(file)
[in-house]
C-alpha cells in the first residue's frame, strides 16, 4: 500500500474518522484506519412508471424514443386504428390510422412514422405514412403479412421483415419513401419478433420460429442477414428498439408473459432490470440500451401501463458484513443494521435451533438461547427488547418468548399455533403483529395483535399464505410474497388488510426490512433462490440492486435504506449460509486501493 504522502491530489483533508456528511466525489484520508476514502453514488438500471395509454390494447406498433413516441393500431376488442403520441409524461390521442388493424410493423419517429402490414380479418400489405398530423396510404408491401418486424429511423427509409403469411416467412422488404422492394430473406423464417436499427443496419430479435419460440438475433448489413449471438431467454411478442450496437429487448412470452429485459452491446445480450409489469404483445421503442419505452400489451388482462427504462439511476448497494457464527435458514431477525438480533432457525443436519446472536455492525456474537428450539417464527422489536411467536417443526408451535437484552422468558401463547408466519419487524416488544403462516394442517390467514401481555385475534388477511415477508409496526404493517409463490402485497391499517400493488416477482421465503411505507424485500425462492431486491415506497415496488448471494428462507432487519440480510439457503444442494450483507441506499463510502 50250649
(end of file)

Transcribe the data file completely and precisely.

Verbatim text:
[in-house]
C-alpha cells in the first residue's frame, strides 16, 4: 500500500474518522484506519412508471424514443386504428390510422412514422405514412403479412421483415419513401419478433420460429442477414428498439408473459432490470440500451401501463458484513443494521435451533438461547427488547418468548399455533403483529395483535399464505410474497388488510426490512433462490440492486435504506449460509486501493 504522502491530489483533508456528511466525489484520508476514502453514488438500471395509454390494447406498433413516441393500431376488442403520441409524461390521442388493424410493423419517429402490414380479418400489405398530423396510404408491401418486424429511423427509409403469411416467412422488404422492394430473406423464417436499427443496419430479435419460440438475433448489413449471438431467454411478442450496437429487448412470452429485459452491446445480450409489469404483445421503442419505452400489451388482462427504462439511476448497494457464527435458514431477525438480533432457525443436519446472536455492525456474537428450539417464527422489536411467536417443526408451535437484552422468558401463547408466519419487524416488544403462516394442517390467514401481555385475534388477511415477508409496526404493517409463490402485497391499517400493488416477482421465503411505507424485500425462492431486491415506497415496488448471494428462507432487519440480510439457503444442494450483507441506499463510502 50250649